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Kooyman, Robert [1], Ivory, Sarah J. [2], Benfield, Adam J. [2], Wilf, Peter [2].

Living Paleo-Antarctic Rainforest Genera in Southeast Asia: Community Assembly, Potential Future Ranges, and Paleo-Conservation.

The Southeast Asian rainforest region is extremely complex and biodiverse, stretching from continental Asia through the Malay Archipelago to New Guinea and northern Australia. Across vast expanses of time and geography, fossils and their living relatives show that paleo-Antarctic rainforest lineages (PARLs) that now inhabit Asia tracked the ever-wet, mesic conditions needed to survive and diversify. The deep-time fossil history of the PARLs highlights their persistence in the face of major Cenozoic climate shifts, moving continents, and extinction events. Today, the PARLs remain important to the diversity and ecological function of many rainforest areas, including refugia in the modern Asian tropics. However, on the geologically instantaneous timescale of human disturbance, much of the remaining rainforest in southeast Asia is now highly threatened. Despite their historical and contemporary role in rainforest community assembly, the contributions of PARLs have rarely been quantified ecologically and are often overlooked in molecular biogeographic studies. To quantify and visualize the floristic relationships of Island Groups in the Southeast Asian region and the contributions to community assembly of woody fossil lineages, we used recent compilations of bioregional species data consolidated to genus level, analyzed using multivariate methods (nMDS). Island Group relationships to environmental gradients were evaluated based on centroid means, with key environmental vectors plotted in nMDS. Distributions of abundant and informative woody Gondwanan fossil lineages, including two angiosperms (Castanopsis – Fagaceae; Gymnostoma – Casuarinaceae) and two gymnosperms (Agathis – Araucariaceae; Dacrycarpus – Podocarpaceae) were explored at fine scale to identify how key survivor lineages are distributed relative to climate variables. We used generalized linear models of genus occurrences and gridded climate information to project both current and 2100 CE distributions under an RCP 8.5 trajectory, which assumes no reduction in CO2 emissions. The coarse-scale (nMDS) analyses showed strong similarity among Island Groups in the core ever-wet forest area of Malesia where PARLs are often concentrated, and several outliers represented more seasonal locations. Increasing seasonality of rainfall and higher seasonal temperatures constrained the potential future distributions of ancient lineages, with significant differences among the exemplar genera apparent in the models. The potential distributions of the selected genera often mapped onto areas where current clearing and dispersal barriers seem likely to inhibit the capacity of lineages to relocate. Our results highlight the profound combined impacts of rapid climate change, habitat destruction, and natural, especially marine barriers on paleo-conservation values and contemporary rainforest community assembly processes in Southeast Asia.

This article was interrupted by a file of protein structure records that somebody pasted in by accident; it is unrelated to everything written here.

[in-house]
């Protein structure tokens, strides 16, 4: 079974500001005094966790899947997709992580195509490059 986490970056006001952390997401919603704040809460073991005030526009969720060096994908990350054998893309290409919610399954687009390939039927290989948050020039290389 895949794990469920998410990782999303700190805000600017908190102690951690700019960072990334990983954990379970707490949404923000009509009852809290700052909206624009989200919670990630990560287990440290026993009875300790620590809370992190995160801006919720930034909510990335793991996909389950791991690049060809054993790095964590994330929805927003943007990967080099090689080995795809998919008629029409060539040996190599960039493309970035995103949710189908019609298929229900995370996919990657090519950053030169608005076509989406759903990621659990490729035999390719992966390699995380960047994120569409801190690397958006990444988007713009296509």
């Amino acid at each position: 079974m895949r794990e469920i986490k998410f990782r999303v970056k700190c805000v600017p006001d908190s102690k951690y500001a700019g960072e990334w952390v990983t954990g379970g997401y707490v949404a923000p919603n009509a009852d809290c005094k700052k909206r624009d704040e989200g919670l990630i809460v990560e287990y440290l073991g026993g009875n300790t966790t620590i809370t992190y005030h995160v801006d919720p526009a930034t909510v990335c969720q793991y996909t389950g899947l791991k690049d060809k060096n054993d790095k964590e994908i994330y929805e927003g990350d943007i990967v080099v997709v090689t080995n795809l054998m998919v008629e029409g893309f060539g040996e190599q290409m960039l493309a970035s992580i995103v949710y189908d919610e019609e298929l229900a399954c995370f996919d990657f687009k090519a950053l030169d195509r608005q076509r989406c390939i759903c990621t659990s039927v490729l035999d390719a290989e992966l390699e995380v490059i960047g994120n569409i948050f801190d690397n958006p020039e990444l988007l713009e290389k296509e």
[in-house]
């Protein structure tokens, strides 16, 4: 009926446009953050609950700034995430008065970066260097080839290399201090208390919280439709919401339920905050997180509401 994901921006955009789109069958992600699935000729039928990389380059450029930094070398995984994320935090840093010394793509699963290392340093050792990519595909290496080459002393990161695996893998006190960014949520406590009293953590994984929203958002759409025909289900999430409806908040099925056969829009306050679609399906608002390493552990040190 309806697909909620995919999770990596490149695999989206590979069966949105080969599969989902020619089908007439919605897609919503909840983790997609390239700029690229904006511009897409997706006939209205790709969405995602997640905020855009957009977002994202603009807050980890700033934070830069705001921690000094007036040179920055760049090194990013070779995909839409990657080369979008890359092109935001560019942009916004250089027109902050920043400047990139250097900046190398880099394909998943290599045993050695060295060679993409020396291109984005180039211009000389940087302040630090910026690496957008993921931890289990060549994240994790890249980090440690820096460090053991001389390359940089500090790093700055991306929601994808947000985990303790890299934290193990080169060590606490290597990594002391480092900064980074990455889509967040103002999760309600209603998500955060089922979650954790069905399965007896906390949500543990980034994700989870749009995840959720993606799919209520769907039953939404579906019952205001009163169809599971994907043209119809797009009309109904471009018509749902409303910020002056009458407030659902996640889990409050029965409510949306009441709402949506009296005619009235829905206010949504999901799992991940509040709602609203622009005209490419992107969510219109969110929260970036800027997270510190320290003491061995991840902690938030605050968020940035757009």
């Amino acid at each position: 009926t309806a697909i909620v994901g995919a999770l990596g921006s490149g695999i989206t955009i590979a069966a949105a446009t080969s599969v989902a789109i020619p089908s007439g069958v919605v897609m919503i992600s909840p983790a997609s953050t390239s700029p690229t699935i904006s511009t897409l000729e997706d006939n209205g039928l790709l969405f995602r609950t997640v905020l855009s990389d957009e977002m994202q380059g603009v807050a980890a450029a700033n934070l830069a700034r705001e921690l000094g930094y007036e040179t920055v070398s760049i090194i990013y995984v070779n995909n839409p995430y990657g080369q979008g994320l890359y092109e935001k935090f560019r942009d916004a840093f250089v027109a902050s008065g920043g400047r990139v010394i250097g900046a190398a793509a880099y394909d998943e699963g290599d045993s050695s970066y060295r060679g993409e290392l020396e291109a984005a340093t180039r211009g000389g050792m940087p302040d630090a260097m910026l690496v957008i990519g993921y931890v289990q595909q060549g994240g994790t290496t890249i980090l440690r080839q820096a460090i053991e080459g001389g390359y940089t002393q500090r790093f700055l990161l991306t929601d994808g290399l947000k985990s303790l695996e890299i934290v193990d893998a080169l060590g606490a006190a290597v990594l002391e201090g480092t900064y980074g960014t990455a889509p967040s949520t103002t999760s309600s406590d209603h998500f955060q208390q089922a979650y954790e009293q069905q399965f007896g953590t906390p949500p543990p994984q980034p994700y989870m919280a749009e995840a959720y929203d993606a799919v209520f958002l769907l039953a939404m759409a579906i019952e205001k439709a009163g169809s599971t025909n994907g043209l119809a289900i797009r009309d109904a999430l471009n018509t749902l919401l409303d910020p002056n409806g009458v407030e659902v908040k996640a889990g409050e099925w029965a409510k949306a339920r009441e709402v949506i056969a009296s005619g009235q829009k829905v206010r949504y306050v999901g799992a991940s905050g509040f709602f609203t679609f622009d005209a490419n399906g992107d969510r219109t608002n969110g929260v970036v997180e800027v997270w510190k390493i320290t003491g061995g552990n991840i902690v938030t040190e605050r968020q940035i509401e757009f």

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1 - Department of Biological Sciences, Macquarie University, Sydney, New South Wales, 2109, Australia
2 - Pennsylvania State University, Dept. of Geosciences, University Park, PA, 16802, USA
3 - Pennsylvania State University, Dept. of Geosciences, University Park, PA, 16802, USA

Distribution models
Communiy assembly
climate change
Dispersal barriers.

Presentation Type: Oral Paper
Session: PL8, Paleobotany: Patterns & Trends
Location: /
Date: Thursday, July 22nd, 2021
Time: 3:30 PM(EDT)
Number: PL8003
Abstract ID:585
Candidate for Awards:None

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